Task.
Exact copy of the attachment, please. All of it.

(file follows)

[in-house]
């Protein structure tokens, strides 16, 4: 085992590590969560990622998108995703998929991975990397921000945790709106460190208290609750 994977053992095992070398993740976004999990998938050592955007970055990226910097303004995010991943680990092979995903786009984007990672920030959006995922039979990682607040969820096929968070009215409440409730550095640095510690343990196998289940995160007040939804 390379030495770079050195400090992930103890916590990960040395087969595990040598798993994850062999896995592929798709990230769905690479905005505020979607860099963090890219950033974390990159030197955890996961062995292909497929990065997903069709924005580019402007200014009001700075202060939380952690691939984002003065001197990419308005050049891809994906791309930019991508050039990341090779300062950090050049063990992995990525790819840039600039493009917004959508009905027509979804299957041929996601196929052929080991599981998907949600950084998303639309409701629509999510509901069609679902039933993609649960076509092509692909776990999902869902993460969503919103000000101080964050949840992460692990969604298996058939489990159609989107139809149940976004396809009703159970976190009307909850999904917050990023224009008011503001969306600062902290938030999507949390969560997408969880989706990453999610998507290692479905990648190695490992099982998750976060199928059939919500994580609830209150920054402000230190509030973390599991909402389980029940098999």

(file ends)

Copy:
[in-house]
């Protein structure tokens, strides 16, 4: 085992590590969560990622998108995703998929991975990397921000945790709106460190208290609750 994977053992095992070398993740976004999990998938050592955007970055990226910097303004995010991943680990092979995903786009984007990672920030959006995922039979990682607040969820096929968070009215409440409730550095640095510690343990196998289940995160007040939804 390379030495770079050195400090992930103890916590990960040395087969595990040598798993994850062999896995592929798709990230769905690479905005505020979607860099963090890219950033974390990159030197955890996961062995292909497929990065997903069709924005580019402007200014009001700075202060939380952690691939984002003065001197990419308005050049891809994906791309930019991508050039990341090779300062950090050049063990992995990525790819840039600039493009917004959508009905027509979804299957041929996601196929052929080991599981998907949600950084998303639309409701629509999510509901069609679902039933993609649960076509092509692909776990999902869902993460969503919103000000101080964050949840992460692990969604298996058939489990159609989107139809149940976004396809009703159970976190009307909850999904917050990023224009008011503001969306600062902290938030999507949390969560997408969880989706990453999610998507290692479905990648190695490992099982998750976060199928059939919500994580609830209150920054402000230190509030973390599991909402389980029940098999």